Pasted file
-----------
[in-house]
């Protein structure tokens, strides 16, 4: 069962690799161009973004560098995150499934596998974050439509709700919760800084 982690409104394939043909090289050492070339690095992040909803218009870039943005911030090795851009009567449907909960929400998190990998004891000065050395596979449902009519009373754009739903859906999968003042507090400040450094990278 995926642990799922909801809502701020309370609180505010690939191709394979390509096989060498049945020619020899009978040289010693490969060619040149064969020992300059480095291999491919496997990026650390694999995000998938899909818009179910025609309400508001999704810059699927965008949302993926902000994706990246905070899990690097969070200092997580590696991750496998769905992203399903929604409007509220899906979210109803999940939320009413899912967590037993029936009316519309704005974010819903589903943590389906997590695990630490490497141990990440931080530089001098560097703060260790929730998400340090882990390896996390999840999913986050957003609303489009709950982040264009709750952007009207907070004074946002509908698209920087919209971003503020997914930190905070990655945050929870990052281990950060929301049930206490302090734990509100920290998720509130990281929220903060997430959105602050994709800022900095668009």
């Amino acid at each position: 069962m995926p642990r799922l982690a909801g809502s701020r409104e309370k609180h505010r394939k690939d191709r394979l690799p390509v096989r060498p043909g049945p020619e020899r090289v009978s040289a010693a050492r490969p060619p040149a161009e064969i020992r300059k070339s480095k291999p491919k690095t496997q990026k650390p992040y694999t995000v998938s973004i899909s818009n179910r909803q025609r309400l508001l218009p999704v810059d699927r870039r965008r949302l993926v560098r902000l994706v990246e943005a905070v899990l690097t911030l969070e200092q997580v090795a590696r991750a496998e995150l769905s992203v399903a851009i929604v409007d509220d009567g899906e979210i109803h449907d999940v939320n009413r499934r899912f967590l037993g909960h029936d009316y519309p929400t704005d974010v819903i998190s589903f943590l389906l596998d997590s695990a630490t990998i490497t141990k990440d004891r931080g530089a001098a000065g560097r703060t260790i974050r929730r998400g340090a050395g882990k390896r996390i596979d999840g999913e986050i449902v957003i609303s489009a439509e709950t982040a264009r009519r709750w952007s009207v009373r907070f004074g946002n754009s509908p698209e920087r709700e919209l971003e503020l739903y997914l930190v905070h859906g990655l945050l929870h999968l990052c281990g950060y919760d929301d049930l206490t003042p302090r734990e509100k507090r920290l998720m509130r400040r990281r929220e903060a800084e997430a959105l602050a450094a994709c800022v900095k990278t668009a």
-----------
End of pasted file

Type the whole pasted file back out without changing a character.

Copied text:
[in-house]
């Protein structure tokens, strides 16, 4: 069962690799161009973004560098995150499934596998974050439509709700919760800084 982690409104394939043909090289050492070339690095992040909803218009870039943005911030090795851009009567449907909960929400998190990998004891000065050395596979449902009519009373754009739903859906999968003042507090400040450094990278 995926642990799922909801809502701020309370609180505010690939191709394979390509096989060498049945020619020899009978040289010693490969060619040149064969020992300059480095291999491919496997990026650390694999995000998938899909818009179910025609309400508001999704810059699927965008949302993926902000994706990246905070899990690097969070200092997580590696991750496998769905992203399903929604409007509220899906979210109803999940939320009413899912967590037993029936009316519309704005974010819903589903943590389906997590695990630490490497141990990440931080530089001098560097703060260790929730998400340090882990390896996390999840999913986050957003609303489009709950982040264009709750952007009207907070004074946002509908698209920087919209971003503020997914930190905070990655945050929870990052281990950060929301049930206490302090734990509100920290998720509130990281929220903060997430959105602050994709800022900095668009």
């Amino acid at each position: 069962m995926p642990r799922l982690a909801g809502s701020r409104e309370k609180h505010r394939k690939d191709r394979l690799p390509v096989r060498p043909g049945p020619e020899r090289v009978s040289a010693a050492r490969p060619p040149a161009e064969i020992r300059k070339s480095k291999p491919k690095t496997q990026k650390p992040y694999t995000v998938s973004i899909s818009n179910r909803q025609r309400l508001l218009p999704v810059d699927r870039r965008r949302l993926v560098r902000l994706v990246e943005a905070v899990l690097t911030l969070e200092q997580v090795a590696r991750a496998e995150l769905s992203v399903a851009i929604v409007d509220d009567g899906e979210i109803h449907d999940v939320n009413r499934r899912f967590l037993g909960h029936d009316y519309p929400t704005d974010v819903i998190s589903f943590l389906l596998d997590s695990a630490t990998i490497t141990k990440d004891r931080g530089a001098a000065g560097r703060t260790i974050r929730r998400g340090a050395g882990k390896r996390i596979d999840g999913e986050i449902v957003i609303s489009a439509e709950t982040a264009r009519r709750w952007s009207v009373r907070f004074g946002n754009s509908p698209e920087r709700e919209l971003e503020l739903y997914l930190v905070h859906g990655l945050l929870h999968l990052c281990g950060y919760d929301d049930l206490t003042p302090r734990e509100k507090r920290l998720m509130r400040r990281r929220e903060a800084e997430a959105l602050a450094a994709c800022v900095k990278t668009a």